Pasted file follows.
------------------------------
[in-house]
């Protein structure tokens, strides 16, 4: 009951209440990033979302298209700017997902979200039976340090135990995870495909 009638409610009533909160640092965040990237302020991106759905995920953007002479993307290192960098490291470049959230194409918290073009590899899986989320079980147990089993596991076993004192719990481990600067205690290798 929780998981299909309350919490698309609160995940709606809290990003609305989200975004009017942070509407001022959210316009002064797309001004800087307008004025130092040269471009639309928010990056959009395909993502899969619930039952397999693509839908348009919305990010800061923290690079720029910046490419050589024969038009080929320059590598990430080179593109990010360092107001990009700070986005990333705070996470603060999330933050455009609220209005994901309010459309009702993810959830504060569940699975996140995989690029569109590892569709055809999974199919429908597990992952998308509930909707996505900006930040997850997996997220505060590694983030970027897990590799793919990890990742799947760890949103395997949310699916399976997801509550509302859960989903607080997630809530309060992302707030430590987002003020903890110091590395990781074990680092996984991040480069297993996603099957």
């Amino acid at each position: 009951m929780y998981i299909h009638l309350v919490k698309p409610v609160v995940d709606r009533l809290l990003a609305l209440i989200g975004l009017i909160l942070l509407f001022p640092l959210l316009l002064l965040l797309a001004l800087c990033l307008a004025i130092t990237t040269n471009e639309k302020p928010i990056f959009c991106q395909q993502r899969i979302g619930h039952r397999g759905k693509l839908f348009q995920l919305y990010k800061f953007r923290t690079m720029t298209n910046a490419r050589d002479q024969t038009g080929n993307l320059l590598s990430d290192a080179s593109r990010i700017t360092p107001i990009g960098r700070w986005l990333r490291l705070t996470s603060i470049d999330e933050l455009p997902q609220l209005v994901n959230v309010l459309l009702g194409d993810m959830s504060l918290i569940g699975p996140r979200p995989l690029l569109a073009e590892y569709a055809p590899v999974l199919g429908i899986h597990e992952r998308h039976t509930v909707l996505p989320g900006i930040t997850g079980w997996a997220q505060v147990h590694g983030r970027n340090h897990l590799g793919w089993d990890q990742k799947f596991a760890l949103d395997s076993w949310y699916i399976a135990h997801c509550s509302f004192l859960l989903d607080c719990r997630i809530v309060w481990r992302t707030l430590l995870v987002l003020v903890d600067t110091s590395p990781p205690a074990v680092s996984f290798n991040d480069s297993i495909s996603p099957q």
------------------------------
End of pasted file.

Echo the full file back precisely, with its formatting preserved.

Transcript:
[in-house]
């Protein structure tokens, strides 16, 4: 009951209440990033979302298209700017997902979200039976340090135990995870495909 009638409610009533909160640092965040990237302020991106759905995920953007002479993307290192960098490291470049959230194409918290073009590899899986989320079980147990089993596991076993004192719990481990600067205690290798 929780998981299909309350919490698309609160995940709606809290990003609305989200975004009017942070509407001022959210316009002064797309001004800087307008004025130092040269471009639309928010990056959009395909993502899969619930039952397999693509839908348009919305990010800061923290690079720029910046490419050589024969038009080929320059590598990430080179593109990010360092107001990009700070986005990333705070996470603060999330933050455009609220209005994901309010459309009702993810959830504060569940699975996140995989690029569109590892569709055809999974199919429908597990992952998308509930909707996505900006930040997850997996997220505060590694983030970027897990590799793919990890990742799947760890949103395997949310699916399976997801509550509302859960989903607080997630809530309060992302707030430590987002003020903890110091590395990781074990680092996984991040480069297993996603099957």
């Amino acid at each position: 009951m929780y998981i299909h009638l309350v919490k698309p409610v609160v995940d709606r009533l809290l990003a609305l209440i989200g975004l009017i909160l942070l509407f001022p640092l959210l316009l002064l965040l797309a001004l800087c990033l307008a004025i130092t990237t040269n471009e639309k302020p928010i990056f959009c991106q395909q993502r899969i979302g619930h039952r397999g759905k693509l839908f348009q995920l919305y990010k800061f953007r923290t690079m720029t298209n910046a490419r050589d002479q024969t038009g080929n993307l320059l590598s990430d290192a080179s593109r990010i700017t360092p107001i990009g960098r700070w986005l990333r490291l705070t996470s603060i470049d999330e933050l455009p997902q609220l209005v994901n959230v309010l459309l009702g194409d993810m959830s504060l918290i569940g699975p996140r979200p995989l690029l569109a073009e590892y569709a055809p590899v999974l199919g429908i899986h597990e992952r998308h039976t509930v909707l996505p989320g900006i930040t997850g079980w997996a997220q505060v147990h590694g983030r970027n340090h897990l590799g793919w089993d990890q990742k799947f596991a760890l949103d395997s076993w949310y699916i399976a135990h997801c509550s509302f004192l859960l989903d607080c719990r997630i809530v309060w481990r992302t707030l430590l995870v987002l003020v903890d600067t110091s590395p990781p205690a074990v680092s996984f290798n991040d480069s297993i495909s996603p099957q």